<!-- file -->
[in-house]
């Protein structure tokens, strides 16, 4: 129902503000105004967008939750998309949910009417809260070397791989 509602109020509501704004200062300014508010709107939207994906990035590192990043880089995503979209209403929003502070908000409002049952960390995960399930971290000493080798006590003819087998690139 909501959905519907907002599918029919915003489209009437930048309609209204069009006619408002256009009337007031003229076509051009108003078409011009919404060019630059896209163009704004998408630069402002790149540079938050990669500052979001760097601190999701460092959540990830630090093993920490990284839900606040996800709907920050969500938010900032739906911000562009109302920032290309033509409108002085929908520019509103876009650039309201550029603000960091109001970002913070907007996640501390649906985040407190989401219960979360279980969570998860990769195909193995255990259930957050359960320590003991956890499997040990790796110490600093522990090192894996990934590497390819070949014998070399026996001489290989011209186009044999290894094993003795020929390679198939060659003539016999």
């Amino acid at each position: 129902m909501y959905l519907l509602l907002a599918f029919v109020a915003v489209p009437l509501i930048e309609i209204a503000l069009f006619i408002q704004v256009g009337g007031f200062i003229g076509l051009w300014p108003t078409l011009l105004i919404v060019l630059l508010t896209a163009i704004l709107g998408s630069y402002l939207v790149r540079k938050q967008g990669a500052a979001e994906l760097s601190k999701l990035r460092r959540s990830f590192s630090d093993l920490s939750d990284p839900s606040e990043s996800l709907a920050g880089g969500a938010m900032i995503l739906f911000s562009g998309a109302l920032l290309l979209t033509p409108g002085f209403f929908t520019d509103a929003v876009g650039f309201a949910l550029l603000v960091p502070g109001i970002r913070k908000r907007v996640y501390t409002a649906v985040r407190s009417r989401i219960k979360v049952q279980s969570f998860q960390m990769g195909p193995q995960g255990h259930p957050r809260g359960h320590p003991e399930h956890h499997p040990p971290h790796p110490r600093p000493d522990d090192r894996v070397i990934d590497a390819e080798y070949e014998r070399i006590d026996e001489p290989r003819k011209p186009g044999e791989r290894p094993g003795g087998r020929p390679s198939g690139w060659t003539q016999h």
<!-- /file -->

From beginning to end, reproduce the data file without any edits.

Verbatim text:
[in-house]
């Protein structure tokens, strides 16, 4: 129902503000105004967008939750998309949910009417809260070397791989 509602109020509501704004200062300014508010709107939207994906990035590192990043880089995503979209209403929003502070908000409002049952960390995960399930971290000493080798006590003819087998690139 909501959905519907907002599918029919915003489209009437930048309609209204069009006619408002256009009337007031003229076509051009108003078409011009919404060019630059896209163009704004998408630069402002790149540079938050990669500052979001760097601190999701460092959540990830630090093993920490990284839900606040996800709907920050969500938010900032739906911000562009109302920032290309033509409108002085929908520019509103876009650039309201550029603000960091109001970002913070907007996640501390649906985040407190989401219960979360279980969570998860990769195909193995255990259930957050359960320590003991956890499997040990790796110490600093522990090192894996990934590497390819070949014998070399026996001489290989011209186009044999290894094993003795020929390679198939060659003539016999």
């Amino acid at each position: 129902m909501y959905l519907l509602l907002a599918f029919v109020a915003v489209p009437l509501i930048e309609i209204a503000l069009f006619i408002q704004v256009g009337g007031f200062i003229g076509l051009w300014p108003t078409l011009l105004i919404v060019l630059l508010t896209a163009i704004l709107g998408s630069y402002l939207v790149r540079k938050q967008g990669a500052a979001e994906l760097s601190k999701l990035r460092r959540s990830f590192s630090d093993l920490s939750d990284p839900s606040e990043s996800l709907a920050g880089g969500a938010m900032i995503l739906f911000s562009g998309a109302l920032l290309l979209t033509p409108g002085f209403f929908t520019d509103a929003v876009g650039f309201a949910l550029l603000v960091p502070g109001i970002r913070k908000r907007v996640y501390t409002a649906v985040r407190s009417r989401i219960k979360v049952q279980s969570f998860q960390m990769g195909p193995q995960g255990h259930p957050r809260g359960h320590p003991e399930h956890h499997p040990p971290h790796p110490r600093p000493d522990d090192r894996v070397i990934d590497a390819e080798y070949e014998r070399i006590d026996e001489p290989r003819k011209p186009g044999e791989r290894p094993g003795g087998r020929p390679s198939g690139w060659t003539q016999h």